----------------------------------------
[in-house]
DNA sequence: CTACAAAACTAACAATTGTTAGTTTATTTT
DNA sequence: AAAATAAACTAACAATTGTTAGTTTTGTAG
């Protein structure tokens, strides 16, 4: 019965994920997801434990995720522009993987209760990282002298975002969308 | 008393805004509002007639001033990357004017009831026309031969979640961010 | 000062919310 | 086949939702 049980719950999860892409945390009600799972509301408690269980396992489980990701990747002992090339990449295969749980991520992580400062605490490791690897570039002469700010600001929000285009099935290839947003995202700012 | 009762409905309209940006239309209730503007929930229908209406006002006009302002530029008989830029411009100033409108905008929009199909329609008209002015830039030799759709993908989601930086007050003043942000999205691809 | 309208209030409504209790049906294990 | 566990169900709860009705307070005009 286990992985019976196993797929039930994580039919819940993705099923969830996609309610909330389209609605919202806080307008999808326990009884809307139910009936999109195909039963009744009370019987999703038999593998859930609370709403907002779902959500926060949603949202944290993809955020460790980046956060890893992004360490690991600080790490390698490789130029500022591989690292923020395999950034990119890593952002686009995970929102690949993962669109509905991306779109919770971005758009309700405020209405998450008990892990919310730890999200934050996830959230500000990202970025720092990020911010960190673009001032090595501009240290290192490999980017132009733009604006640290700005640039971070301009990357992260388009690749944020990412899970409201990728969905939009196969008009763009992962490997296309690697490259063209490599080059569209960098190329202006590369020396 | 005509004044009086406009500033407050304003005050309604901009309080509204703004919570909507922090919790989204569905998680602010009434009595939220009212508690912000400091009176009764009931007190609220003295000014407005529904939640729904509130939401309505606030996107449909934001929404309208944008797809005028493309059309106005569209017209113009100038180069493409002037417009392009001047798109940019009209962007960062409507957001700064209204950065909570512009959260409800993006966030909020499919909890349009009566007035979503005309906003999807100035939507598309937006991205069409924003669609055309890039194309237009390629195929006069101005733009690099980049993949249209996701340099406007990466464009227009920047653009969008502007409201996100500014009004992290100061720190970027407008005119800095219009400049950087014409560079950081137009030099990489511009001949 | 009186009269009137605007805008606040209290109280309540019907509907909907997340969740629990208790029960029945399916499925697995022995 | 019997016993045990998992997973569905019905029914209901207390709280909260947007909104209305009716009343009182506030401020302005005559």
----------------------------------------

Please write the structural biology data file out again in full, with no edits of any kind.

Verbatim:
[in-house]
DNA sequence: CTACAAAACTAACAATTGTTAGTTTATTTT
DNA sequence: AAAATAAACTAACAATTGTTAGTTTTGTAG
């Protein structure tokens, strides 16, 4: 019965994920997801434990995720522009993987209760990282002298975002969308 | 008393805004509002007639001033990357004017009831026309031969979640961010 | 000062919310 | 086949939702 049980719950999860892409945390009600799972509301408690269980396992489980990701990747002992090339990449295969749980991520992580400062605490490791690897570039002469700010600001929000285009099935290839947003995202700012 | 009762409905309209940006239309209730503007929930229908209406006002006009302002530029008989830029411009100033409108905008929009199909329609008209002015830039030799759709993908989601930086007050003043942000999205691809 | 309208209030409504209790049906294990 | 566990169900709860009705307070005009 286990992985019976196993797929039930994580039919819940993705099923969830996609309610909330389209609605919202806080307008999808326990009884809307139910009936999109195909039963009744009370019987999703038999593998859930609370709403907002779902959500926060949603949202944290993809955020460790980046956060890893992004360490690991600080790490390698490789130029500022591989690292923020395999950034990119890593952002686009995970929102690949993962669109509905991306779109919770971005758009309700405020209405998450008990892990919310730890999200934050996830959230500000990202970025720092990020911010960190673009001032090595501009240290290192490999980017132009733009604006640290700005640039971070301009990357992260388009690749944020990412899970409201990728969905939009196969008009763009992962490997296309690697490259063209490599080059569209960098190329202006590369020396 | 005509004044009086406009500033407050304003005050309604901009309080509204703004919570909507922090919790989204569905998680602010009434009595939220009212508690912000400091009176009764009931007190609220003295000014407005529904939640729904509130939401309505606030996107449909934001929404309208944008797809005028493309059309106005569209017209113009100038180069493409002037417009392009001047798109940019009209962007960062409507957001700064209204950065909570512009959260409800993006966030909020499919909890349009009566007035979503005309906003999807100035939507598309937006991205069409924003669609055309890039194309237009390629195929006069101005733009690099980049993949249209996701340099406007990466464009227009920047653009969008502007409201996100500014009004992290100061720190970027407008005119800095219009400049950087014409560079950081137009030099990489511009001949 | 009186009269009137605007805008606040209290109280309540019907509907909907997340969740629990208790029960029945399916499925697995022995 | 019997016993045990998992997973569905019905029914209901207390709280909260947007909104209305009716009343009182506030401020302005005559």